The ongoing battle over the interest rates that online lenders can charge has moved to Colorado, which is taking aggressive steps to enforce its 12% rate cap for consumer loans.
The state’s hard-nosed posture is setting off alarm bells in the marketplace lending industry, where lending websites frequently partner with banks in arrangements that are designed to work around state-by-state interest rate caps.
The Rocky Mountain skirmish follows a 2015 court ruling that curtailed the industry’s growth in New York, Connecticut and Vermont. Industry lawyers are predicting future fights in additional states that have strict interest rate caps.
“I think that different states are going to try to test this doctrine more and more,” said Brian Korn, a partner at Manatt, Phelps & Phillips who represents one of the banks involved in the Colorado dispute.
So far, the fight in Colorado involves two online consumer lenders, Chicago-based Avant and Wilimington, Del.-based Marlette Funding. Avant advertises personal loans with annual percentage rates of up to 35.99% in many states. Marlette, which markets its loans under the Best Egg brand, charges APRs of up to 29.99%.
Colorado officials sued both firms early this year, asserting that they must comply with the state’s interest rate cap, and arguing that their relationships with banks that originate loans on their behalf do not get them off the hook.
In response, the banks that work with Avant and Marlette filed separate lawsuits against the state of Colorado, arguing that the state is trying to undermine privileges they are granted under federal law. State-chartered banks are allowed to charge the interest rates of their home states to borrowers across the entire country.
“This is yet another example of the marketplace lending platform model being under attack, whether it’s under attack by the courts, or whether it’s under attack by the states,” said Arlen Gelbard, general counsel at Cross River Bank, which partners with Marlette Funding.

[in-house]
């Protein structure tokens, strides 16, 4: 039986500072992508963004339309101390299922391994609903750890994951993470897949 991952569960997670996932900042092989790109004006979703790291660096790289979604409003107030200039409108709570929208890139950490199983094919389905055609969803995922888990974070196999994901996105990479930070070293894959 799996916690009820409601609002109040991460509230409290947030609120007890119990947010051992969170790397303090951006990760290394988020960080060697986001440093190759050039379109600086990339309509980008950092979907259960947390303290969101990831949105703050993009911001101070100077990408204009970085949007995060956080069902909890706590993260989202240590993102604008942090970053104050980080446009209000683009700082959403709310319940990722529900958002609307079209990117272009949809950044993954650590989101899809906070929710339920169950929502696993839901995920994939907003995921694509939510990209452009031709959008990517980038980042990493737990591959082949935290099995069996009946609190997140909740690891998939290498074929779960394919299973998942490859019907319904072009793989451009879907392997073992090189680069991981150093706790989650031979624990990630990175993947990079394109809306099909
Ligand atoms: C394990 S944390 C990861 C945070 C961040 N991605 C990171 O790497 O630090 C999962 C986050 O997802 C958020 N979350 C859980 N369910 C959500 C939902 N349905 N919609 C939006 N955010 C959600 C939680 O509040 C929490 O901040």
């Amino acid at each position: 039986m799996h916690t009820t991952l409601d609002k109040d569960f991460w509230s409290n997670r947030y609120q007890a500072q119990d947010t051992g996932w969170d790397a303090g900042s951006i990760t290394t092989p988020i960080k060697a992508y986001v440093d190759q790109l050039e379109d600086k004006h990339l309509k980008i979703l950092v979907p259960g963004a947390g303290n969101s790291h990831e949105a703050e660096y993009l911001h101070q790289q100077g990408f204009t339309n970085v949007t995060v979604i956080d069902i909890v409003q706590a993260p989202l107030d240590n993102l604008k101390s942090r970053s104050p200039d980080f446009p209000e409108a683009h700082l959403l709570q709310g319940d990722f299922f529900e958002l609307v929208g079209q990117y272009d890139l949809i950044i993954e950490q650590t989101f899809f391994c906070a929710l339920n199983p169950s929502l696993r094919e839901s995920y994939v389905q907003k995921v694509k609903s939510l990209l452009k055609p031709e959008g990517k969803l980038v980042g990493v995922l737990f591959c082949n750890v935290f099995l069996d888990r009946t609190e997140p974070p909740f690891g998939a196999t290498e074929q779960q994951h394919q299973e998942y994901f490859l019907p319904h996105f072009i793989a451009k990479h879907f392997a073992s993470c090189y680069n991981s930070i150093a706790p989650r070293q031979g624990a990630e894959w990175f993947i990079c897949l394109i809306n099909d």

Under its agreements with Marlette, Cross River Bank makes the loans. But the Teaneck, N.J.-based bank sells about 90% of the loans to Marlette or other buyers within two business days, according to the state of Colorado’s lawsuit. With respect to the loans that Cross River sells, the lawsuit argues that the bank is not the true lender.
Cross River takes issue with that legal analysis, and argues that Colorado authorities are seeking to undermine a business model that is kosher under federal law. It is seeking a court order that would bar the state from continuing its pursuit of Marlette.
“Without the ability to sell or transfer the loans on their original terms as authorized by federal law, Cross River’s business and the valuable service it provides to individuals and small businesses would be severely constrained,” said the New Jersey bank’s complaint, which was filed Monday in federal court.
WebBank, based in Salt Lake City, filed a similar suit against the state of Colorado in late March. WebBank’s online lending partners include some of the largest firms in the industry, such as Avant, Lending Club and Prosper Marketplace.
A spokeswoman for the Colorado attorney general’s office declined to comment on ongoing litigation.
The recent actions against Marlette and Avant are already having ripple effects throughout the online lending sector, according to an industry lawyer who spoke on condition of anonymity.
“I don’t think there’s any reason to believe that these are the only two companies that will be targeted,” this source said. “Companies are going to stop lending in Colorado. Some of them have already stopped.”
Something similar happened in New York, Connecticut and Vermont in the wake of the 2015 federal appeals court ruling, which rattled investors in the fast-growing sector.
The uncertainty at the state level could help to prompt action in Washington. Rep. Patrick McHenry, R-N.C., has introduced legislation that aims to resolve the issue. In addition, the Office of the Comptroller of the Currency has proposed a national fintech charter that would enable online lenders to avoid state-by-state licensing requirements.
“Regardless of whether these cases move forward,” lawyers at Pepper Hamilton wrote in a recent alert to clients regarding Colorado’s actions, “they highlight the unsettled state of the law and are likely to spur increased interest among fintech lenders about the possibility of obtaining a special-purpose national bank charter.”